"Spider Woman's Granddaughters" by Paul Gunn Allen: analysis of rhetorical strategies

Essay by PSUGHigh School, 12th gradeA+, January 2003

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In the introduction of Spider Woman's Granddaughters, by Paul Gunn Allen, she provides background information pertaining to Native American history and culture. The purpose of this preface is to offer the knowledge necessary to understand the stories. She achieves this goal with the employment of the rhetorical strategies pathos and reference to authority.

Allen strongly utilizes pathos. Her use of vocabulary conveys an extremely negative perception of the Anglo-American interactions with the Native Americans. Allen initially describes a road that travels through an Indian Territory in Oklahoma as a "beautiful drive, lined tastefully with billboards" however then reveals that the roadside signs mark the sites of "starvation and slaughter". She continues to portray Anglo-Americans as "insidious" and "pernicious". Allen also illustrates the affects of the "massacring" of the Native Americans: "our numbers were horrifyingly diminished". These desperate, emotional words are deliberately used to provoke pathos effectively.

Allen's reference to authority compliments her appeal to emotion, as her points are represented with the words and opinions of indubitably respected figures.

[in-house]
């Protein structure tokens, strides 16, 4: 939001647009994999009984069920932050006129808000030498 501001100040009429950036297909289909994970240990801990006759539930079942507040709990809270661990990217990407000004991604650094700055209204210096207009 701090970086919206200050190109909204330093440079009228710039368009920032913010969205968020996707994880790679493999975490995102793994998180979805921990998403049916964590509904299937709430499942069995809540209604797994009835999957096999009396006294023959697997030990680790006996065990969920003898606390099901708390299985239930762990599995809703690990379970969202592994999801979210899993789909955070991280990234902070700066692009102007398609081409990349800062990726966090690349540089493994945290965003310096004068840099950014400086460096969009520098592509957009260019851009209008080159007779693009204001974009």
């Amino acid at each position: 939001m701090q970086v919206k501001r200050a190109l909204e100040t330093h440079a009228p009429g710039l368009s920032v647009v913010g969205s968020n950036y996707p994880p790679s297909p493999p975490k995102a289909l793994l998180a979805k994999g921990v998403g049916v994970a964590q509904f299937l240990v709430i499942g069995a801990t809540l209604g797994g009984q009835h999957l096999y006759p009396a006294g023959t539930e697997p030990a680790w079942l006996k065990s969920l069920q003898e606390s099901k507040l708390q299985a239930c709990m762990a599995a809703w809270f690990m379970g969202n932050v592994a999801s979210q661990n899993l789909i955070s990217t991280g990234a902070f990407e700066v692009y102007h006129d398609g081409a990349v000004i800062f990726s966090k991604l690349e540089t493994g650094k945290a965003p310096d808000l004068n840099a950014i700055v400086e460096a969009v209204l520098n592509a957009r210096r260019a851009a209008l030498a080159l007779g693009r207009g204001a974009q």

She shows the stubborn and misunderstanding views of Senator Dawes: "He noted that Indian people had a good literacy rate, adequate food and shelter, medical care for all, and a thriving economic base, but he was disturbed because they continued to live communally." She includes this adamant refusal of the Indian lifestyle that was ultimately the cause of the suffering and injustice endured by the Native Americans, and reflects it in the words of an American leader. Allen exhibits the opinion of William Brandon: "Of the approximately 150 million acres owned by the Indians in 1880... over ninety million acres... were extracted from the Indians' pocket." She also alludes directly to the holocaust by describing the westward expansion as such, and provides further allusion by relating schools to concentration camps.